Listen With Others

Are you sitting comfortably? Then we’ll begin

Listener No 4553, Inscription: A Setter’s Blog by Dysart

Posted by Listen With Others on 26 May 2019

Back in the sixties I was aware of the iconic image of Vitruvian Man without knowing its name or creator, as it was used as part of the introductory sequence to ITV’s World In Action. Once I learned more about it, I considered constructing a puzzle based on the image not long after I started setting puzzles, but it remained just an idea until about two years ago when I noted that May 2nd 2019 would be the quincentenary of Leonardo da Vinci’s death. I needed to move quickly.

Da Vinci labelled the drawing ‘the proportions of the human body according to Vitruvius,’ the Roman architect and engineer whose treatise on ideal proportions in architecture was based on proportions in the human body. The following internet page gives further information on the artist’s use of the Roman architect’s work for anyone interested: My Modern Met.

Initially I wasn’t sure how to treat the theme, but gradually I came to think that it might be possible to design a grid containing a rough template for drawing the man. Da Vinci drew lines dividing the body into sections to indicate the proportions (with crossword setters in mind?). This proved useful because the two lines delineating the torso show it to be a third of the total height. The five cells for the letters of TORSO ideally demanded a 14×14 grid, but by that time I’d decided that solvers would be asked to add the circle, thus making the effective dimensions 17×17, which would almost certainly present the editors with problems. I settled on a 13×13 grid, which would require a roughly 16×16 circle. It wouldn’t matter if the final O of each ‘TORSO’extended below the groin into the thigh area. Without revealing the theme I asked Roger Phillips if a space of 16×16 cells for the grid area would be feasible. His reply that they had previously managed to accommodate a 17×17 grid reassured me, so I went ahead.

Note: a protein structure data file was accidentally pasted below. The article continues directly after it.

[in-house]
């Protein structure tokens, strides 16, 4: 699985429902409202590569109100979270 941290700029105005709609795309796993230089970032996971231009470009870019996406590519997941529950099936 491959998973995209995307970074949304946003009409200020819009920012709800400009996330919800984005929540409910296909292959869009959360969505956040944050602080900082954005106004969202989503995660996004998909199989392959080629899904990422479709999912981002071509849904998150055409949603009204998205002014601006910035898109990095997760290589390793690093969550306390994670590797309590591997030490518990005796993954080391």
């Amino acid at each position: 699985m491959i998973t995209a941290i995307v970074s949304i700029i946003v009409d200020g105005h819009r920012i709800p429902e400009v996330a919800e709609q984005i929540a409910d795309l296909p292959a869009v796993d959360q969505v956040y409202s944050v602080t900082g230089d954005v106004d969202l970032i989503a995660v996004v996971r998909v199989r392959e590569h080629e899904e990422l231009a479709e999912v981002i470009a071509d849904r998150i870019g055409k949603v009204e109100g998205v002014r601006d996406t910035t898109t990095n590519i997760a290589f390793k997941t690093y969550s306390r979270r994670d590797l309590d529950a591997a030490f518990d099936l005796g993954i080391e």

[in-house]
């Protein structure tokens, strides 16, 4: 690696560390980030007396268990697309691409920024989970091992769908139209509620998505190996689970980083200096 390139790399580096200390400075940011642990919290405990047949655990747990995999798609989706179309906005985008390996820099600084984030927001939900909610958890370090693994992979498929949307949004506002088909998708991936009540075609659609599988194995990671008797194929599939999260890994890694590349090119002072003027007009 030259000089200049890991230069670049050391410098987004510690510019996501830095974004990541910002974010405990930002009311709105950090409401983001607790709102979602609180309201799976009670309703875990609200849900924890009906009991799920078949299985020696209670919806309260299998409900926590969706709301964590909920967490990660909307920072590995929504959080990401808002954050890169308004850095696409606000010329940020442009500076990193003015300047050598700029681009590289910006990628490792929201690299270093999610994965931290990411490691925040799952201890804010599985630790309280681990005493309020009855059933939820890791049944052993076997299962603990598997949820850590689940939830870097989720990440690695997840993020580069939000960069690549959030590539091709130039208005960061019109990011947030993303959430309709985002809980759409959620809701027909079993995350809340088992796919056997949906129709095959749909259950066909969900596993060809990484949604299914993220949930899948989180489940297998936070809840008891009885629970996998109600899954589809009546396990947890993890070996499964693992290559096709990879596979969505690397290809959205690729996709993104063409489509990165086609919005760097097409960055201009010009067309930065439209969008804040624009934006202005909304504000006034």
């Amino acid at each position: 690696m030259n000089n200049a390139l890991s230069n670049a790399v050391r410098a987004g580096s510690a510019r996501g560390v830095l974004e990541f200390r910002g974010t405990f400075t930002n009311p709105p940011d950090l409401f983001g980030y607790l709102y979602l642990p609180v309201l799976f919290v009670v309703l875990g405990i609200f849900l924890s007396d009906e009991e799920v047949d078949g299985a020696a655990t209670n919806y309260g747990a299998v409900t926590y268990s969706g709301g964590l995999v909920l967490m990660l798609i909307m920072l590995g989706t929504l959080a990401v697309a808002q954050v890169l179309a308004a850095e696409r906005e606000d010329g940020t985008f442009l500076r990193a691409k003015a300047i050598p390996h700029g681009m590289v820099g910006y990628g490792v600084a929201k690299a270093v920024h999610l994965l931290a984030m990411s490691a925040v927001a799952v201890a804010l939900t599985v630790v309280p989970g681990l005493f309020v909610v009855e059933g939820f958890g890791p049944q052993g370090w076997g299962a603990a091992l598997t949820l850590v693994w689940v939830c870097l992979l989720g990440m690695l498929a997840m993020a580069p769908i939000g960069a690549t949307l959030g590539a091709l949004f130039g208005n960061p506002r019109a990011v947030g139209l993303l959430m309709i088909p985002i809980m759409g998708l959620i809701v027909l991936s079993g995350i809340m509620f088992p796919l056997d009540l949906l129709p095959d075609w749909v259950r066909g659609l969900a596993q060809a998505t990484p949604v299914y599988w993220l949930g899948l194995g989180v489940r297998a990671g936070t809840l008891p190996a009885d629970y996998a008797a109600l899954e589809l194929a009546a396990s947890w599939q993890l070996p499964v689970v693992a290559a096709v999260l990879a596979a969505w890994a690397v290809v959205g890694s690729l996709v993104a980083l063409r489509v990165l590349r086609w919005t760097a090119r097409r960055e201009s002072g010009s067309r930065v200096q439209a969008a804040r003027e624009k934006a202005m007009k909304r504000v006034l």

I opted for a carte blanche grid to avoid obtrusive bars that would spoil the final result. Mirror symmetry was an obvious thematic choice, and that would make it easier for solvers to build the grid. Although some letters could be in consecutive cells, others would need to be spaced apart unless I resorted to some jumbled entries, which I wanted to avoid. Solvers would need some recognizable pattern in the spacing, which I achieved using alternate cells and ‘knight’s moves’. After plotting the letters of ARMS, LEGS and TORSO on a 13×13 grid I superimposed it on an image of Vitruvian Man scaled to the same size. The result (Stage.1) looked close enough. The main weakness was that the Rs of the raised ARMS were out of line, but there was little I could do about that, and the letters were intended to be only a guide to the drawing, not a precise template.

Stage 1